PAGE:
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The Student News Site of Drake University

The Times-Delphic

The Student News Site of Drake University

The Times-Delphic

What a time they had: Exploring women’s history at Drake

Morehouse Hall served as a women’s dormitory for many years. Wanda Woods, a Drake alum, spent four years in the dormitory. Photo courtesy of Drake University Archives

In 1968, Wanda Woods arrived on Drake University’s campus for a visit during her senior year of high school. This was during the Vietnam War, the Civil Rights movement and the second wave of the feminist movement. Her parents couldn’t afford to visit with her, so she’d come by herself from Alton, Illinois. She was deciding between Drake, Bradley University and Howard University.

“There was a bench out in front of Old Main — will never forget it — and I’m sitting there, still nervous because I’d never been away from home and I was by myself, and I had gone through this weekend. It had its ups and downs, and the squirrels came right up to me, and I thought, ‘Ok, the squirrels are even friendly, this must be the place.’” Woods said in a 2006 interview for the “What a Time We Had… Women Remember Drake” oral history project. 

Woods ended up choosing Drake and spent all four years dorming in Morehouse Hall, then a women’s dormitory. Woods, a Black woman, faced racism on campus and dealt with sexist policies such as curfews that applied only to women, something she considered “peculiar” Despite such discrimination, she graduated with a degree in sociology and a teaching certification, eventually becoming a school principal. 

Hers is one of many stories in Drake’s chronology of women’s history. 

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Drake’s founding in 1881 came over 30 years after the Seneca Falls Conference, a landmark suffragette conference, but still during a period when education was deeply different for men and women. Drake was co-ed from the start, accepting women in its ranks, but did not offer degrees upon completion, only recognition of graduation. According to “Living on the Edge of Tomorrow,” a history of Drake by Linda Mason Hunter, women were only able to take a “ladies’ course” (tempered by the omission of Greek and calculus), a program that they could graduate with.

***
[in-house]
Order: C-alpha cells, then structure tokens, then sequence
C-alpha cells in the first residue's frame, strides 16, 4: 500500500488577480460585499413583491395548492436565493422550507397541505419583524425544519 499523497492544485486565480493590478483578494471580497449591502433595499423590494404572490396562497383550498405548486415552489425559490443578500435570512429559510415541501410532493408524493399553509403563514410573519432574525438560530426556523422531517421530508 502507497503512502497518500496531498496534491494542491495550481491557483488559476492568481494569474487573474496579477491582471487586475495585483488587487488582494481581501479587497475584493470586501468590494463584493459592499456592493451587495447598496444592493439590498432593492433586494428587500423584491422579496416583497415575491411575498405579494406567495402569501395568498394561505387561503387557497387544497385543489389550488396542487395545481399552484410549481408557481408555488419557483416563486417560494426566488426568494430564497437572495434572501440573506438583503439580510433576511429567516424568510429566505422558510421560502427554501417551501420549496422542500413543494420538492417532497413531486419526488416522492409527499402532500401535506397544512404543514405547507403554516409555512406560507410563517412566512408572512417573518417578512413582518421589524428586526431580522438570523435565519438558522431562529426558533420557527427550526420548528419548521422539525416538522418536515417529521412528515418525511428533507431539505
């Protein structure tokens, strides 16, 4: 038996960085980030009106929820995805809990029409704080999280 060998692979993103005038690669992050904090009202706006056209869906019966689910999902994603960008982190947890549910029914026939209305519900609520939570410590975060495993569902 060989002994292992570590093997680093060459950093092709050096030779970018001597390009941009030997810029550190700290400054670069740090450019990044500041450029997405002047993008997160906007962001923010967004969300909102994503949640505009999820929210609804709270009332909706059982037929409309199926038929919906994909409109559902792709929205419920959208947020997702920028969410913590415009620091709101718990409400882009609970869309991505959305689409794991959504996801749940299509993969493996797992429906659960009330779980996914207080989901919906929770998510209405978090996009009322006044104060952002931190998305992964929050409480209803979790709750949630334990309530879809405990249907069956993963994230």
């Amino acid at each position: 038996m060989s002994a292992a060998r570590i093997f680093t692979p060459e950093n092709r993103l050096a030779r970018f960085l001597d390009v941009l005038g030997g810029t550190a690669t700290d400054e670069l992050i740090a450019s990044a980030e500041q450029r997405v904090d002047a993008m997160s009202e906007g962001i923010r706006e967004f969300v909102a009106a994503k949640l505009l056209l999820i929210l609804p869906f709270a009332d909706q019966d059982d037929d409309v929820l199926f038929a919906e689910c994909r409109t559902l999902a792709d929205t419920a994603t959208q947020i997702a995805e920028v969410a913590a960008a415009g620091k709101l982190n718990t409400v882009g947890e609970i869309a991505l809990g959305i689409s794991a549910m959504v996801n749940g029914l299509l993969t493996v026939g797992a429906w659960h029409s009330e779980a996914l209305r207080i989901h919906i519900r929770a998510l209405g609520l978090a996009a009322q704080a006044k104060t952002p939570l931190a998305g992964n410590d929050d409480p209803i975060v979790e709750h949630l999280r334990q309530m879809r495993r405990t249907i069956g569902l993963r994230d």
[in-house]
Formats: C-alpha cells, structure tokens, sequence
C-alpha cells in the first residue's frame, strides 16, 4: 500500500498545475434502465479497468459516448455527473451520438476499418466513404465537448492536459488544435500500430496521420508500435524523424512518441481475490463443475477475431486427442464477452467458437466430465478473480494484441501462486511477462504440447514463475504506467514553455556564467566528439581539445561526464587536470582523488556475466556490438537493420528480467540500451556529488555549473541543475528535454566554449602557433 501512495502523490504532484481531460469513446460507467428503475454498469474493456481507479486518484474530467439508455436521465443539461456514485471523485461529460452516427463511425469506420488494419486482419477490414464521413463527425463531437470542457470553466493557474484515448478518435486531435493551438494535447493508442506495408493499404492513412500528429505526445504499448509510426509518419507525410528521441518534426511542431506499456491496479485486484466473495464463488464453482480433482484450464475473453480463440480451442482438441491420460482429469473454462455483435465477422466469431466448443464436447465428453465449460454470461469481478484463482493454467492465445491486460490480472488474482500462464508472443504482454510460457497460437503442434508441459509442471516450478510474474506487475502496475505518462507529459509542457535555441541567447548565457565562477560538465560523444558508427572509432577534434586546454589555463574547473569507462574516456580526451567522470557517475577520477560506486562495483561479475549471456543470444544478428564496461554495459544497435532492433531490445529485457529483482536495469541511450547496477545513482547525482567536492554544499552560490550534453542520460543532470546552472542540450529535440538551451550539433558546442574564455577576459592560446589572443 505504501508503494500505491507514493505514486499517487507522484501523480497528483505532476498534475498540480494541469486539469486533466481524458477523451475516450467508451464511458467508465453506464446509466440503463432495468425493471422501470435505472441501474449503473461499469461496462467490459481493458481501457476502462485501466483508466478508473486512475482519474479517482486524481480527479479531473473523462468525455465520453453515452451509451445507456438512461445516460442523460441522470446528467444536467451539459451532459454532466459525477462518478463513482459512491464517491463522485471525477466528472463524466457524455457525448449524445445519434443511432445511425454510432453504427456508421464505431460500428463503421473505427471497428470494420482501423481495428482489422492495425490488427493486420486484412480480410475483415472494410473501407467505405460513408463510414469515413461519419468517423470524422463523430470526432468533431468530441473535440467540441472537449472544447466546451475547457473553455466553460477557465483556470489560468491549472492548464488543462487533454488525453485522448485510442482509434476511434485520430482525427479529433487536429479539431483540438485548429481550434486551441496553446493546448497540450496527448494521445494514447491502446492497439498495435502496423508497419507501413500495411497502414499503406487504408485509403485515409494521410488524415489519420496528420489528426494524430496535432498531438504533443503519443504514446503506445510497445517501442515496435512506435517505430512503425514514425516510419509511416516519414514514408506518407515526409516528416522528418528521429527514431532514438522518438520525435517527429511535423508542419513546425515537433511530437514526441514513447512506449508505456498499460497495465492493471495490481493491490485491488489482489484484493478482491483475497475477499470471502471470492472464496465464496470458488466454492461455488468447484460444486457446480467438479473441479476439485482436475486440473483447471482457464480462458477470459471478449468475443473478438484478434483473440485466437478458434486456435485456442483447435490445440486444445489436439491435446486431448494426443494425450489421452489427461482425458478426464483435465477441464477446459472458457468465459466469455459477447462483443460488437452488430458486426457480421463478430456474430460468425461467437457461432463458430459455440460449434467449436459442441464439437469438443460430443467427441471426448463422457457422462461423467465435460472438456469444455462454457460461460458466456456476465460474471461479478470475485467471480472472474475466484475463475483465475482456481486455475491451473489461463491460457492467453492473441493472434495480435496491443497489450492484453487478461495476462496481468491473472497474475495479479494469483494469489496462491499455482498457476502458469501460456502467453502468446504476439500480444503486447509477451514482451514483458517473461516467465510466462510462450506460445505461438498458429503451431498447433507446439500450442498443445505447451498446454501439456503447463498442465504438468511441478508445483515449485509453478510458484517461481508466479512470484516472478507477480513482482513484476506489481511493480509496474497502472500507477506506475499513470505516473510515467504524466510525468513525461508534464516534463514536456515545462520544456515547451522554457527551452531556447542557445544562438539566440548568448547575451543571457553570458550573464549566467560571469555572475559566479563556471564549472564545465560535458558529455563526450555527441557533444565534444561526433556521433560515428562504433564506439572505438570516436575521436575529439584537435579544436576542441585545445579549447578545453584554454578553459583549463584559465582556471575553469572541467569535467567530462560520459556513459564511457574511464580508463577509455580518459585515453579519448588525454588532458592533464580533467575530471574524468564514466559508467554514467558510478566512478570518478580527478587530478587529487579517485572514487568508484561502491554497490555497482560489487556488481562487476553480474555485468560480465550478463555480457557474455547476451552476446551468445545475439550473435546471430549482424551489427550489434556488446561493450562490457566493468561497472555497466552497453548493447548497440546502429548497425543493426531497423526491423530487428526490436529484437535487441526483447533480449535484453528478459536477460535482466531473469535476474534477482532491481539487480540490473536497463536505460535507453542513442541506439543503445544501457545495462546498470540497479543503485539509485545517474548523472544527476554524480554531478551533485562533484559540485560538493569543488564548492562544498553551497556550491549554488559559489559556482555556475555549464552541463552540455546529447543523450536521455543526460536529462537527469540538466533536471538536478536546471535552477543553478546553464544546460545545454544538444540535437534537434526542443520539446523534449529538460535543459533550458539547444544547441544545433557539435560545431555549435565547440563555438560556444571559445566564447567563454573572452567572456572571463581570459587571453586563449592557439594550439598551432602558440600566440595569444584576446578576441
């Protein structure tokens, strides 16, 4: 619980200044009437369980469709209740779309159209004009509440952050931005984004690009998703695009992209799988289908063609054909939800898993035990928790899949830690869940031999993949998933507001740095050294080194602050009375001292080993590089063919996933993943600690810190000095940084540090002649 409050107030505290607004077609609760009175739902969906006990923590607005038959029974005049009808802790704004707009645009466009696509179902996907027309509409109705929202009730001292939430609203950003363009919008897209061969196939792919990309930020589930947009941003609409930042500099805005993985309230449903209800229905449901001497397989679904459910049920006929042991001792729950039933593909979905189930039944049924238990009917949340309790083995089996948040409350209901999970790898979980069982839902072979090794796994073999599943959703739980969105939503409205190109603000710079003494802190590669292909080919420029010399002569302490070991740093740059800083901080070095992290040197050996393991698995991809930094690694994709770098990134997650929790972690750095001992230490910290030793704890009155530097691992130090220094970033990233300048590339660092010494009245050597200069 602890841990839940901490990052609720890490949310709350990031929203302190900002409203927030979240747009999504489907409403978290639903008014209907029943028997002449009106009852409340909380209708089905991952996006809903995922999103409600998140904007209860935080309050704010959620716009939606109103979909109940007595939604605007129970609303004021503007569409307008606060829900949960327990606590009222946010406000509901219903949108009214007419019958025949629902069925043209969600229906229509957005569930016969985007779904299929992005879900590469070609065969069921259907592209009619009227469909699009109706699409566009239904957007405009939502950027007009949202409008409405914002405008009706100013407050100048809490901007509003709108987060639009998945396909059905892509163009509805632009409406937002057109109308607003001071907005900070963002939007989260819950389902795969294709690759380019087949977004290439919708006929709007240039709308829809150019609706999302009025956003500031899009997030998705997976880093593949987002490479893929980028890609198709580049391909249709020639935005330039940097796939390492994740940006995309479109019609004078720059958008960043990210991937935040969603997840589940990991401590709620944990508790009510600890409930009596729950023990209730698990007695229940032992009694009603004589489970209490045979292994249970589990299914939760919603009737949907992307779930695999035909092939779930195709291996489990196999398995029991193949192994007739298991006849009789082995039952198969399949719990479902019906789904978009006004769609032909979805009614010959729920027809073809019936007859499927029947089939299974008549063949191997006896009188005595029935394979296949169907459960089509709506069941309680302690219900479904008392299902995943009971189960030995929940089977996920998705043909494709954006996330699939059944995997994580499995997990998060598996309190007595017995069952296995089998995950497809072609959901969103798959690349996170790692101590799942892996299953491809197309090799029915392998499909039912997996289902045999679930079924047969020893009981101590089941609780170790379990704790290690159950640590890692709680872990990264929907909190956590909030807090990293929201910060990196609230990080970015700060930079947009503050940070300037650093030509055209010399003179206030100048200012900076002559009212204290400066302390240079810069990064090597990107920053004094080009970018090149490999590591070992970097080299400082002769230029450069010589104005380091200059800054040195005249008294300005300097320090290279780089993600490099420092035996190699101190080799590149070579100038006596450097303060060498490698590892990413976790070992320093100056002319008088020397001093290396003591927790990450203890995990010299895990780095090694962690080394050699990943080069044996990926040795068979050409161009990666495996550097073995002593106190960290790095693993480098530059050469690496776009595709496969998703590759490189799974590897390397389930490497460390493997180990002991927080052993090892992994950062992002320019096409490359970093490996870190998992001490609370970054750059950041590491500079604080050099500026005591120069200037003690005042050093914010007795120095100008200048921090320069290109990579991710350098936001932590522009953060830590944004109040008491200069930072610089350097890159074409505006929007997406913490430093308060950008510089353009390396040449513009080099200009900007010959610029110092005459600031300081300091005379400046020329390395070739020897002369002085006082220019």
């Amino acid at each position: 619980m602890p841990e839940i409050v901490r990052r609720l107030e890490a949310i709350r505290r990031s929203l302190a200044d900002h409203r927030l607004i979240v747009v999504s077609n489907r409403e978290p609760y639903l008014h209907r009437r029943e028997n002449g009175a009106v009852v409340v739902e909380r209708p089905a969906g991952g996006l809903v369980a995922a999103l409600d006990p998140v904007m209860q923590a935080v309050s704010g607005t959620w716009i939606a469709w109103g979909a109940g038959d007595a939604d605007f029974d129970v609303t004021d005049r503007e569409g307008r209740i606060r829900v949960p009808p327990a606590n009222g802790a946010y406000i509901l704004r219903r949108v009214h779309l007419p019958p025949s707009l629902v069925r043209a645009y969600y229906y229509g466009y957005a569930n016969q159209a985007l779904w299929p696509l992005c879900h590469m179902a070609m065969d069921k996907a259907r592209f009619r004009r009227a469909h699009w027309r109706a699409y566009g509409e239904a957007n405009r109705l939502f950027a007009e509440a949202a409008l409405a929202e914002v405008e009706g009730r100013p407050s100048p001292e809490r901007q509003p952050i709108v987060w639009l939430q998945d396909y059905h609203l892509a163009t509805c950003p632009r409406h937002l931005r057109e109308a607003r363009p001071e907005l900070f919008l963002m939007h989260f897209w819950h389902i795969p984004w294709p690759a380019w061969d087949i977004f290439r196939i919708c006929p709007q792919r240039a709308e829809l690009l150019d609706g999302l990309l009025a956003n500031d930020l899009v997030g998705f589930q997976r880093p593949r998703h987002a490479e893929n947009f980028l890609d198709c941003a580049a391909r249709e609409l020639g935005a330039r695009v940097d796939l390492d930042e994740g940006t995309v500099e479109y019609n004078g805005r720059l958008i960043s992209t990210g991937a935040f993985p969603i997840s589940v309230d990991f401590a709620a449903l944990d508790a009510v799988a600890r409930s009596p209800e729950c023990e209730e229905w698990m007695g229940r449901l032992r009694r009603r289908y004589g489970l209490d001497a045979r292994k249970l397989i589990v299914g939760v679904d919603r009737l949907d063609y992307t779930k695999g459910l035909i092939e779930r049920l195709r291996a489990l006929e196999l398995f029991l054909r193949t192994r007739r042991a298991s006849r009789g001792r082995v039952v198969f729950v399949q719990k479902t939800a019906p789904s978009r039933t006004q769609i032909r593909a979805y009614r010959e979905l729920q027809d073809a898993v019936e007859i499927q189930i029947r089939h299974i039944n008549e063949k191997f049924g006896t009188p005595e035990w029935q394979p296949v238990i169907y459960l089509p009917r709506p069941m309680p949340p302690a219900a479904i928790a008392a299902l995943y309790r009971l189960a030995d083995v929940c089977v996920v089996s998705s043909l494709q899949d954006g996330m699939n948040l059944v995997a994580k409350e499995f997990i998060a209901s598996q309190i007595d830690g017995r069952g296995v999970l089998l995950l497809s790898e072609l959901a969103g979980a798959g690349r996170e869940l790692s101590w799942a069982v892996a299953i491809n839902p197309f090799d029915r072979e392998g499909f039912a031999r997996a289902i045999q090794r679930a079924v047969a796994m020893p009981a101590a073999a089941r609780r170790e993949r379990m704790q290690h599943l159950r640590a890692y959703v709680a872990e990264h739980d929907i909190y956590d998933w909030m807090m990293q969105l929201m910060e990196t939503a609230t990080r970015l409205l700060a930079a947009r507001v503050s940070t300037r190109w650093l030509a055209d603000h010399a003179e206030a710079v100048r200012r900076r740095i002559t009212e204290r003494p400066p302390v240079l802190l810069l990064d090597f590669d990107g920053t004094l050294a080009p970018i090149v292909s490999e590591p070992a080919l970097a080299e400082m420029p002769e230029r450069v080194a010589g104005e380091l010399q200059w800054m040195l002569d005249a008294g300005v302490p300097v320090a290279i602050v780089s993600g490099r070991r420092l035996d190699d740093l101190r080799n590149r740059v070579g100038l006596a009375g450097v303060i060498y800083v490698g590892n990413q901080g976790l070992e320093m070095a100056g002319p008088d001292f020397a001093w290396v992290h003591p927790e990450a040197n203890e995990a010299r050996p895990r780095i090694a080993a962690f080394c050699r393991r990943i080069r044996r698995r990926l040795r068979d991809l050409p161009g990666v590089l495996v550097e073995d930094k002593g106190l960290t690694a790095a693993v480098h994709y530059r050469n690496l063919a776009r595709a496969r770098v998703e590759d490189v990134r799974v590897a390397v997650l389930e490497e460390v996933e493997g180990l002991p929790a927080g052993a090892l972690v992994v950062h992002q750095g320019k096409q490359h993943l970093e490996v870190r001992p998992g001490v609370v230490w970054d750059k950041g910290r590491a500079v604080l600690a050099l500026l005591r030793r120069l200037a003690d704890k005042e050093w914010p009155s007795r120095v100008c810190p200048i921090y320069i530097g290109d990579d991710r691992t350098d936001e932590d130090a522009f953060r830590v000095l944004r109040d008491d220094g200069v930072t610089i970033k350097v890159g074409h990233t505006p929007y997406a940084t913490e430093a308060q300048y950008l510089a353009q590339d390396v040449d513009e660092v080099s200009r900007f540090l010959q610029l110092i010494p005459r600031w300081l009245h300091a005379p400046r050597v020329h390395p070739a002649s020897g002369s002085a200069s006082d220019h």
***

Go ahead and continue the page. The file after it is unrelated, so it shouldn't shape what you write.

Deborah Symonds, professor of history at Drake in the comparative women’s history field, said that before college became more widely available, women learned from their fathers, which may have affected the development of what was available.  

“They [early college founders] understand that women want to be seen as educated middle class [and] families want their daughters to have some of the same skills that the sons have, but they don’t want women to have careers, which is why they [didn’t] get degrees,” Symonds said. 

One alternative to schools such as Drake, which didn’t offer degrees, were the developing women’s colleges, such as the Seven Sisters. But, even with a degree, it was still incredibly difficult for women to enter graduate programs, and hence, to become college professors. By 1890, however, Drake had several women on its faculty, who taught music, painting and history. 

While graduating college did not give women a degree, according to Symonds, it did bring “access to college-educated men.” While the presence of college-educated men did mean marriage prospects for the college-going women, there were always fears of wild young men “sowing their oats.” as Symonds put it. 

According to “Living on the Edge of Tomorrow,” Mary Carpenter, the daughter of Drake founder George Carpenter and the namesake of Carpenter Hall, was the only graduate of the original lady’s courses programming. Carpenter would become the first Dean of Women in late 1901, a role which Symonds refers to as a sort-of chaperone for the women who would watch out for unladylike behavior.